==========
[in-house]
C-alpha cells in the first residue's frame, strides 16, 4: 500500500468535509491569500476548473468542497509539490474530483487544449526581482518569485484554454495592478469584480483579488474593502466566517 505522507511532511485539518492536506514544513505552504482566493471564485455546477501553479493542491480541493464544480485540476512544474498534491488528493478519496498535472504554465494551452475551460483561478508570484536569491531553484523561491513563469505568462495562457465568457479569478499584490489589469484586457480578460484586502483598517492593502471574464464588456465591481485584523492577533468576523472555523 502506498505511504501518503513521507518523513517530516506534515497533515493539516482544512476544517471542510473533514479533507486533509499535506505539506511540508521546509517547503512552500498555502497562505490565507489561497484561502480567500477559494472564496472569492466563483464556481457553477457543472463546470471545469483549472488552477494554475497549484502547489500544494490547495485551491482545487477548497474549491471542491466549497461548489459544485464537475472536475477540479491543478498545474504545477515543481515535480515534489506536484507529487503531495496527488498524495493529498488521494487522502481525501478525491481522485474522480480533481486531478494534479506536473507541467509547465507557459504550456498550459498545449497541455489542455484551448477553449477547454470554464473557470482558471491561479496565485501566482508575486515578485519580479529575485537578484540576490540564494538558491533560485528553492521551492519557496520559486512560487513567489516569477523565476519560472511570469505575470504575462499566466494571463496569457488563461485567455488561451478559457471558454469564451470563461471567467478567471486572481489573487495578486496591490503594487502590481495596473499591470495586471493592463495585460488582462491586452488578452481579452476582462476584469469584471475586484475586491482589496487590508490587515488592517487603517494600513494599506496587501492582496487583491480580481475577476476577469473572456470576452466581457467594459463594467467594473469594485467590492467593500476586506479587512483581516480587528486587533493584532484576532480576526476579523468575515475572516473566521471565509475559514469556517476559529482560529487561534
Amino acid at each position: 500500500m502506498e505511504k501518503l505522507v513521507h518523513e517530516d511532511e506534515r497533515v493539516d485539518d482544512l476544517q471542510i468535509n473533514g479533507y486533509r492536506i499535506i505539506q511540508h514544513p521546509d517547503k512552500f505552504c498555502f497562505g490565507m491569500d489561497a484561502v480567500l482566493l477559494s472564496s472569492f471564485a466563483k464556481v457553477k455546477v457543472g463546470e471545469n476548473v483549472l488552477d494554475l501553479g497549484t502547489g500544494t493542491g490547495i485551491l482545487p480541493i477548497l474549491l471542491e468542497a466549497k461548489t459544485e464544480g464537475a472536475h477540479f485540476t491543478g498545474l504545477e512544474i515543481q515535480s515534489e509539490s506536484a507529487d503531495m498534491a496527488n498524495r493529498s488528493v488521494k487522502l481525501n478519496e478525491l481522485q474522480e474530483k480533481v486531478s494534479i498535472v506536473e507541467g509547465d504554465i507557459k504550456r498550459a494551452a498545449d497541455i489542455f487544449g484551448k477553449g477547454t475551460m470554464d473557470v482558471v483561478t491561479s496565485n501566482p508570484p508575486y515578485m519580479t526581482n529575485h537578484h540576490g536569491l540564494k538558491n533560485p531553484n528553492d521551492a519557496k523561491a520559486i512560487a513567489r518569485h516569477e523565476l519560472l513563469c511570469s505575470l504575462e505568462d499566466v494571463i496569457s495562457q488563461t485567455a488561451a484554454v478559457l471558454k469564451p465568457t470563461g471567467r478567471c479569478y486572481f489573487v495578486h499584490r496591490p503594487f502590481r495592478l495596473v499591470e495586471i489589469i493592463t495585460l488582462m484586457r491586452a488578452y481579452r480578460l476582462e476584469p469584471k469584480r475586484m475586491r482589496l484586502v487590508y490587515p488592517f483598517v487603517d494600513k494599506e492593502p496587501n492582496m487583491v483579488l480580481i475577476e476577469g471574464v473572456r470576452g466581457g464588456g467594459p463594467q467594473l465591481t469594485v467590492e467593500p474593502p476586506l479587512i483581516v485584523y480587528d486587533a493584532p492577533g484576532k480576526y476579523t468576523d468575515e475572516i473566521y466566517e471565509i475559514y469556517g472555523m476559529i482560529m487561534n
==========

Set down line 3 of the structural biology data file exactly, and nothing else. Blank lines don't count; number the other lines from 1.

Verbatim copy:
Amino acid at each position: 500500500m502506498e505511504k501518503l505522507v513521507h518523513e517530516d511532511e506534515r497533515v493539516d485539518d482544512l476544517q471542510i468535509n473533514g479533507y486533509r492536506i499535506i505539506q511540508h514544513p521546509d517547503k512552500f505552504c498555502f497562505g490565507m491569500d489561497a484561502v480567500l482566493l477559494s472564496s472569492f471564485a466563483k464556481v457553477k455546477v457543472g463546470e471545469n476548473v483549472l488552477d494554475l501553479g497549484t502547489g500544494t493542491g490547495i485551491l482545487p480541493i477548497l474549491l471542491e468542497a466549497k461548489t459544485e464544480g464537475a472536475h477540479f485540476t491543478g498545474l504545477e512544474i515543481q515535480s515534489e509539490s506536484a507529487d503531495m498534491a496527488n498524495r493529498s488528493v488521494k487522502l481525501n478519496e478525491l481522485q474522480e474530483k480533481v486531478s494534479i498535472v506536473e507541467g509547465d504554465i507557459k504550456r498550459a494551452a498545449d497541455i489542455f487544449g484551448k477553449g477547454t475551460m470554464d473557470v482558471v483561478t491561479s496565485n501566482p508570484p508575486y515578485m519580479t526581482n529575485h537578484h540576490g536569491l540564494k538558491n533560485p531553484n528553492d521551492a519557496k523561491a520559486i512560487a513567489r518569485h516569477e523565476l519560472l513563469c511570469s505575470l504575462e505568462d499566466v494571463i496569457s495562457q488563461t485567455a488561451a484554454v478559457l471558454k469564451p465568457t470563461g471567467r478567471c479569478y486572481f489573487v495578486h499584490r496591490p503594487f502590481r495592478l495596473v499591470e495586471i489589469i493592463t495585460l488582462m484586457r491586452a488578452y481579452r480578460l476582462e476584469p469584471k469584480r475586484m475586491r482589496l484586502v487590508y490587515p488592517f483598517v487603517d494600513k494599506e492593502p496587501n492582496m487583491v483579488l480580481i475577476e476577469g471574464v473572456r470576452g466581457g464588456g467594459p463594467q467594473l465591481t469594485v467590492e467593500p474593502p476586506l479587512i483581516v485584523y480587528d486587533a493584532p492577533g484576532k480576526y476579523t468576523d468575515e475572516i473566521y466566517e471565509i475559514y469556517g472555523m476559529i482560529m487561534n